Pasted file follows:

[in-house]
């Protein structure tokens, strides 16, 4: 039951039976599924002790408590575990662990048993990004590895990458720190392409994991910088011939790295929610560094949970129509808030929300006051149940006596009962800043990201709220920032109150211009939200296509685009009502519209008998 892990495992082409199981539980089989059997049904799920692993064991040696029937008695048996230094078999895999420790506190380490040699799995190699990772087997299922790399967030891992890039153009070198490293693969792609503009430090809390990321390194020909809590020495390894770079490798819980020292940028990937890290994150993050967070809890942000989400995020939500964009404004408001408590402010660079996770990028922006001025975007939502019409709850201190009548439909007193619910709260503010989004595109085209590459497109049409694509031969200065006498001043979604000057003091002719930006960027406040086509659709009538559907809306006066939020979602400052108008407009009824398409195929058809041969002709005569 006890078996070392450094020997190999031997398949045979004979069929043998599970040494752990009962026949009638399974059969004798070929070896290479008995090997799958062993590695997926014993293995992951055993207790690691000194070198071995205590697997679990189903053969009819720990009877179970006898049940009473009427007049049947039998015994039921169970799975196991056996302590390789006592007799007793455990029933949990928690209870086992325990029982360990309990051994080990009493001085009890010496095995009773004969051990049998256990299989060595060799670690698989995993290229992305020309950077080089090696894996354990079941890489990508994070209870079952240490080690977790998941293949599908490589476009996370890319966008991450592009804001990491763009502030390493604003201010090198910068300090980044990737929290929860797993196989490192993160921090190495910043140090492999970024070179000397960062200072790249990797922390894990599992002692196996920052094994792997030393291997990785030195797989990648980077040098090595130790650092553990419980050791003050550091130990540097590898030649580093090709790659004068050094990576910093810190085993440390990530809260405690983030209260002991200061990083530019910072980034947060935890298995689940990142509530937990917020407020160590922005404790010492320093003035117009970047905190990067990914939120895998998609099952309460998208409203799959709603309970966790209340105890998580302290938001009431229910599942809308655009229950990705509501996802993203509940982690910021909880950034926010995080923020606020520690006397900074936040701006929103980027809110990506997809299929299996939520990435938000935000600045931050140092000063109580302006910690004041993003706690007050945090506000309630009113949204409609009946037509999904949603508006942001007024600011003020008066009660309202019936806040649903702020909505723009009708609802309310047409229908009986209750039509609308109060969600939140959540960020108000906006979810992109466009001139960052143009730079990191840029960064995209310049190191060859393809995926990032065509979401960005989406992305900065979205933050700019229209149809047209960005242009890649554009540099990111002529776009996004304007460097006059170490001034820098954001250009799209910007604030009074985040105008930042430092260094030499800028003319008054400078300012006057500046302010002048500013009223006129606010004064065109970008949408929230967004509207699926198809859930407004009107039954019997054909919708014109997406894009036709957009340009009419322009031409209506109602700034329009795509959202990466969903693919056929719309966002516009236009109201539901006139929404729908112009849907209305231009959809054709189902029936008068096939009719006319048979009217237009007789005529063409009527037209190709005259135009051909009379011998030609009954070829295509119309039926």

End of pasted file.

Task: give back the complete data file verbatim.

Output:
[in-house]
């Protein structure tokens, strides 16, 4: 039951039976599924002790408590575990662990048993990004590895990458720190392409994991910088011939790295929610560094949970129509808030929300006051149940006596009962800043990201709220920032109150211009939200296509685009009502519209008998 892990495992082409199981539980089989059997049904799920692993064991040696029937008695048996230094078999895999420790506190380490040699799995190699990772087997299922790399967030891992890039153009070198490293693969792609503009430090809390990321390194020909809590020495390894770079490798819980020292940028990937890290994150993050967070809890942000989400995020939500964009404004408001408590402010660079996770990028922006001025975007939502019409709850201190009548439909007193619910709260503010989004595109085209590459497109049409694509031969200065006498001043979604000057003091002719930006960027406040086509659709009538559907809306006066939020979602400052108008407009009824398409195929058809041969002709005569 006890078996070392450094020997190999031997398949045979004979069929043998599970040494752990009962026949009638399974059969004798070929070896290479008995090997799958062993590695997926014993293995992951055993207790690691000194070198071995205590697997679990189903053969009819720990009877179970006898049940009473009427007049049947039998015994039921169970799975196991056996302590390789006592007799007793455990029933949990928690209870086992325990029982360990309990051994080990009493001085009890010496095995009773004969051990049998256990299989060595060799670690698989995993290229992305020309950077080089090696894996354990079941890489990508994070209870079952240490080690977790998941293949599908490589476009996370890319966008991450592009804001990491763009502030390493604003201010090198910068300090980044990737929290929860797993196989490192993160921090190495910043140090492999970024070179000397960062200072790249990797922390894990599992002692196996920052094994792997030393291997990785030195797989990648980077040098090595130790650092553990419980050791003050550091130990540097590898030649580093090709790659004068050094990576910093810190085993440390990530809260405690983030209260002991200061990083530019910072980034947060935890298995689940990142509530937990917020407020160590922005404790010492320093003035117009970047905190990067990914939120895998998609099952309460998208409203799959709603309970966790209340105890998580302290938001009431229910599942809308655009229950990705509501996802993203509940982690910021909880950034926010995080923020606020520690006397900074936040701006929103980027809110990506997809299929299996939520990435938000935000600045931050140092000063109580302006910690004041993003706690007050945090506000309630009113949204409609009946037509999904949603508006942001007024600011003020008066009660309202019936806040649903702020909505723009009708609802309310047409229908009986209750039509609308109060969600939140959540960020108000906006979810992109466009001139960052143009730079990191840029960064995209310049190191060859393809995926990032065509979401960005989406992305900065979205933050700019229209149809047209960005242009890649554009540099990111002529776009996004304007460097006059170490001034820098954001250009799209910007604030009074985040105008930042430092260094030499800028003319008054400078300012006057500046302010002048500013009223006129606010004064065109970008949408929230967004509207699926198809859930407004009107039954019997054909919708014109997406894009036709957009340009009419322009031409209506109602700034329009795509959202990466969903693919056929719309966002516009236009109201539901006139929404729908112009849907209305231009959809054709189902029936008068096939009719006319048979009217237009007789005529063409009527037209190709005259135009051909009379011998030609009954070829295509119309039926």